Raising the Flag

There are many Memorial Day weekend traditions that people enjoy. Most of them tend to involve barbecues and beaches, bathing suits and sunbathing. Few take the time to truly appreciate the meaning of the holiday itself.

I’ve written in the past of attending the annual service which takes place at Calverton National Cemetery, a mere two hours taken out of the weekend to pay respects to those who have come before us and sacrificed so much for this nation. This brought to mind another, perhaps less traditional, “ceremony” which my grandfather and great uncle used to enact each Memorial Day, and then again at Labor Day.

Both veterans themselves, they had held on to their service uniforms and, ill-fitting as they were, would dig them out and don bits and pieces of them each year to take part in the annual “flag raising” in my grandfather’s backyard. For as long as I can remember, there stood a flagpole at one end of the lush green lawn, and from that pole hung Old Glory, proudly waving in the wind, for the entire summer. 

My grandfather and uncle would unfurl this flag each May and, with a mix of reverence and humor as they paraded in their snug jackets and trousers, would carefully raise it – and then, salute proudly. Come September, this same succession of events would take place in reverse, and the flag would be carefully put away for another season. 

As a child, I can’t say I truly understood what was going on, nor did I appreciate the significance of the ordeal. Sure, there was a bit of tongue-in-cheek humor to go along with the solemnity; but make no mistake; they took it all very seriously. Thankfully, there are pictures from a few of these ceremonies… along with the memories to last a lifetime.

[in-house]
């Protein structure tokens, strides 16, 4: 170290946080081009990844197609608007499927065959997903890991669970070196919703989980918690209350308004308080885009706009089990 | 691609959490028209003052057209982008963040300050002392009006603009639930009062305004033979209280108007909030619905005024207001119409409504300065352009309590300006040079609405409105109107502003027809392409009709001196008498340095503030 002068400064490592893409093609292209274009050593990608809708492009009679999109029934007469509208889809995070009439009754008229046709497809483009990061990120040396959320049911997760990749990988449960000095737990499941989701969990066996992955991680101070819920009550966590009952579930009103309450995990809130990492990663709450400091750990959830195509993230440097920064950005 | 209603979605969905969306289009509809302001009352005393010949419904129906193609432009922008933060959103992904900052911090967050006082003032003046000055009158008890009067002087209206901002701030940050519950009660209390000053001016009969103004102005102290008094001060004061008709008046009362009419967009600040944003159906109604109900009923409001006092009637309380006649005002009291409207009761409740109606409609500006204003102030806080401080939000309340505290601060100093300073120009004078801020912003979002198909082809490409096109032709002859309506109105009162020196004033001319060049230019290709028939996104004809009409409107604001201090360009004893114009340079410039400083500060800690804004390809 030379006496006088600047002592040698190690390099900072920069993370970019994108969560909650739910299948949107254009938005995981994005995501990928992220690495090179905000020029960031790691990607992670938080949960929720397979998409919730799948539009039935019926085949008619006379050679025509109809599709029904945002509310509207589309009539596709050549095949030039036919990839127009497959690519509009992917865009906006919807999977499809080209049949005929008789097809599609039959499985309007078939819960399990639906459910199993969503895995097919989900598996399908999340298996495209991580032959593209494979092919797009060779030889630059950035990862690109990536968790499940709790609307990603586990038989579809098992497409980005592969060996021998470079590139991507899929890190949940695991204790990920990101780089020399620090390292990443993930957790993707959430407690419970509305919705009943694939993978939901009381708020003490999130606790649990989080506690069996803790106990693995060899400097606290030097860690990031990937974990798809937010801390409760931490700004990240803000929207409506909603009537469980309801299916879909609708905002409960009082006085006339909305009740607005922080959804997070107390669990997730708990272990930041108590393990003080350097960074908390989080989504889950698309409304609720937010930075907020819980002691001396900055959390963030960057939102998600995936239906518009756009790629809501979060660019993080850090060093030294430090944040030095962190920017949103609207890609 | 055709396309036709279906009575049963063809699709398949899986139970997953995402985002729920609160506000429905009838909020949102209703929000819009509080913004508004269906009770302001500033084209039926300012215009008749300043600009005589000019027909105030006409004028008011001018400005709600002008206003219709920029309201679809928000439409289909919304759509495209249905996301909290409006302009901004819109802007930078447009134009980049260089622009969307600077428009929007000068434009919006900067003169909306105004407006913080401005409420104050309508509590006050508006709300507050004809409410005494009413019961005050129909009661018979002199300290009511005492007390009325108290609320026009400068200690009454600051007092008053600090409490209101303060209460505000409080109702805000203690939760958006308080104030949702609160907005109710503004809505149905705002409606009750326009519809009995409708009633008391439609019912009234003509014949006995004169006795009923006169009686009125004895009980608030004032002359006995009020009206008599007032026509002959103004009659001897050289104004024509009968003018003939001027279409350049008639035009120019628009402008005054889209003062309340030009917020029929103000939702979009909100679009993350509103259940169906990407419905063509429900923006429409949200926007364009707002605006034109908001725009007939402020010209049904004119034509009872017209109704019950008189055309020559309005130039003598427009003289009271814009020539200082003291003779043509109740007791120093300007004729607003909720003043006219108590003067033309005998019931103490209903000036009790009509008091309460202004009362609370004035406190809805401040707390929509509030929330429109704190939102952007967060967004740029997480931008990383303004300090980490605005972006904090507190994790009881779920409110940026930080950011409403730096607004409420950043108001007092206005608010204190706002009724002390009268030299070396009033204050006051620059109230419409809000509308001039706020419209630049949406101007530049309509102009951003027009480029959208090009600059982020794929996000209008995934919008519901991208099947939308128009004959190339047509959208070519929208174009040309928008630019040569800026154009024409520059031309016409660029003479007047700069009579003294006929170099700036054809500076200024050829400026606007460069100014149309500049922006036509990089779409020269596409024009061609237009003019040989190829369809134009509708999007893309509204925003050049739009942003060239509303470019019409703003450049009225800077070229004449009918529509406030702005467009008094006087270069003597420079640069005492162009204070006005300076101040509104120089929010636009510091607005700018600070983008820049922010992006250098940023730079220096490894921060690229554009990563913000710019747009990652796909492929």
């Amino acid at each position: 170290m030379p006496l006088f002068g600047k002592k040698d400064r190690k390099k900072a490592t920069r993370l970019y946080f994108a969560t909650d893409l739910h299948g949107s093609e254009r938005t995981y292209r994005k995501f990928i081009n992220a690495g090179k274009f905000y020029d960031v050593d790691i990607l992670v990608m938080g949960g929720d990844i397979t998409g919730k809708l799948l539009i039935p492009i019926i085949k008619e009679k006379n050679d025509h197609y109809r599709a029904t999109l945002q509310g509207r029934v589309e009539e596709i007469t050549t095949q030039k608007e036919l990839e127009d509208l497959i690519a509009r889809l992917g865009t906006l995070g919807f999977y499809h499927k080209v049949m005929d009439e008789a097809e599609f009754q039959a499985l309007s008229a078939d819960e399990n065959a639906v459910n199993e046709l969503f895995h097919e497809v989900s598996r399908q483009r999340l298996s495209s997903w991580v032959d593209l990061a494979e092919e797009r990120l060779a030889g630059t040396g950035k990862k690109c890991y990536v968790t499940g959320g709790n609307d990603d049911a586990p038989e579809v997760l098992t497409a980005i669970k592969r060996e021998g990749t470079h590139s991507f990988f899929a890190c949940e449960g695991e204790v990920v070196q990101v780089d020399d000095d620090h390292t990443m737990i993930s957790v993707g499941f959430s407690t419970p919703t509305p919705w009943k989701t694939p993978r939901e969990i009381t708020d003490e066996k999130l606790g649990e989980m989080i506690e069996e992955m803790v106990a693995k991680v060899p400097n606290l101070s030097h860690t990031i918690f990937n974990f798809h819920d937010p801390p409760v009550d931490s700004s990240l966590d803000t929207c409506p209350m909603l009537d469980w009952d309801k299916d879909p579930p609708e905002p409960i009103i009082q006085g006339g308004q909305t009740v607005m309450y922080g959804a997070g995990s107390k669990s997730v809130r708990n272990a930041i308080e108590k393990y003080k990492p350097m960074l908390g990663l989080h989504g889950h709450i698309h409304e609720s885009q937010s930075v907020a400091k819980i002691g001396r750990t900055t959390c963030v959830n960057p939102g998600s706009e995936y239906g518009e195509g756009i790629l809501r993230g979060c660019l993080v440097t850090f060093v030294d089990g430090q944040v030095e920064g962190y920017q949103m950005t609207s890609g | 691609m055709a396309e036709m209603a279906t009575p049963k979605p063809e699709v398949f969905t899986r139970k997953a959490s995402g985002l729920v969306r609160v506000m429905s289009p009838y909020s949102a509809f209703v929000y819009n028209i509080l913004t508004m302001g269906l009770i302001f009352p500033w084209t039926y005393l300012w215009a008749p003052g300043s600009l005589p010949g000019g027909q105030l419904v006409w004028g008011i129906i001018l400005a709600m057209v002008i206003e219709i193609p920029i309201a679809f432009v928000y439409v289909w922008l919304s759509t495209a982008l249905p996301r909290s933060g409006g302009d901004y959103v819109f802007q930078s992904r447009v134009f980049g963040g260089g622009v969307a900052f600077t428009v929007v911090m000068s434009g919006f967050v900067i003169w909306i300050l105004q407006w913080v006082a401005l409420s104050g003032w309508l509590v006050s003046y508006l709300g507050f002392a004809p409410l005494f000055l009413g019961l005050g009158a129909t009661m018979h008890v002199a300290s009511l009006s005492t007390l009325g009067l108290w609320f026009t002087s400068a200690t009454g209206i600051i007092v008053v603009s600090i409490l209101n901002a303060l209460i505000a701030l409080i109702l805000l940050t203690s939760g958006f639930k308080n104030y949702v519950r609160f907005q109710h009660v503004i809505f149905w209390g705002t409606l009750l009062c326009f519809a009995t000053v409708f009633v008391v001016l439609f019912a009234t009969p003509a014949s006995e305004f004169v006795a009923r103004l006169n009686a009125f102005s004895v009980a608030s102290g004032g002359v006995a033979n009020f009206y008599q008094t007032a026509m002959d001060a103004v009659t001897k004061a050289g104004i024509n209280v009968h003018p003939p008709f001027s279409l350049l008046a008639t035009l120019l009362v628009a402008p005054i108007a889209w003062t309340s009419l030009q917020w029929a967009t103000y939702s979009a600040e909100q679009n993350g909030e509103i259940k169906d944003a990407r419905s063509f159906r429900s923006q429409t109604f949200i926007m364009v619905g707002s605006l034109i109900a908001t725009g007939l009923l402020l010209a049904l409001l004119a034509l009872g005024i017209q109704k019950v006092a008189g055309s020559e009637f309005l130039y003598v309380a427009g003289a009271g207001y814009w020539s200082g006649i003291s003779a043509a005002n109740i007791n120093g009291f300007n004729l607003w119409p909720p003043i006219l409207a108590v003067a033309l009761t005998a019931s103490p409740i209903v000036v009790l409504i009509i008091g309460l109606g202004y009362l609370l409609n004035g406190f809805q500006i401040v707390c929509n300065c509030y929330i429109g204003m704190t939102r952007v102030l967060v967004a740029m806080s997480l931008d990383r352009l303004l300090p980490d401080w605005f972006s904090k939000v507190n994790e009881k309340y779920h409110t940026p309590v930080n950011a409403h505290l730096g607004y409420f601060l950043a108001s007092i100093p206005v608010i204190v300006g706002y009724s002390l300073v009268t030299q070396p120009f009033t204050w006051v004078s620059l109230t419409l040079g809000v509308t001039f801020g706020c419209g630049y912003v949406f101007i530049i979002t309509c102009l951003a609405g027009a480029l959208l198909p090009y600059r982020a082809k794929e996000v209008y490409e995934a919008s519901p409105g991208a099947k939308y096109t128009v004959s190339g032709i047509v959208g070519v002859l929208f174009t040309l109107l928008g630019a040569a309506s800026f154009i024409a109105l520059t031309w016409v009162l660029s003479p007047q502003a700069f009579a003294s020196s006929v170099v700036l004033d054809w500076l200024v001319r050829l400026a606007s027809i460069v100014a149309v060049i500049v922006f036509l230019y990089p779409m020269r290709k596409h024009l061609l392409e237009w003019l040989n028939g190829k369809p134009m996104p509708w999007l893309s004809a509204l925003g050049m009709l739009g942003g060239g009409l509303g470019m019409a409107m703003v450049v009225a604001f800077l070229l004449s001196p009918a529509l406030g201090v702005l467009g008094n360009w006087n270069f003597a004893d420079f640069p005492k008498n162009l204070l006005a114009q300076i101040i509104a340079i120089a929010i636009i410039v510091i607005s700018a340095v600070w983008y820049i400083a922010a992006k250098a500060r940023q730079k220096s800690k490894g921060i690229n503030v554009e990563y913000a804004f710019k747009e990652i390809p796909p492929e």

Last summer, as my grandparents’ house stood empty for the first time in 56 years, a “For Sale” sign staked on the front lawn, the family gathered one late spring afternoon to begin the process of going through belongings. The ceremonies of days gone by a distant memory at this point, a somewhat tattered flag still hung from the pole. Inspired, the “children” decided to raise a brand new flag, one last time, in honor of my grandfather, and all the wonderful summers spent in that backyard. 

As for the old flag, the last one my grandfather had hung, I kept it. And each time I drive by the old house, now filled with a new couple starting their lives, I look to see if the old flagpole still stands. It does, and the flag remains.


{Published: May 31st, 2017}

Jamie Lynn RyanComment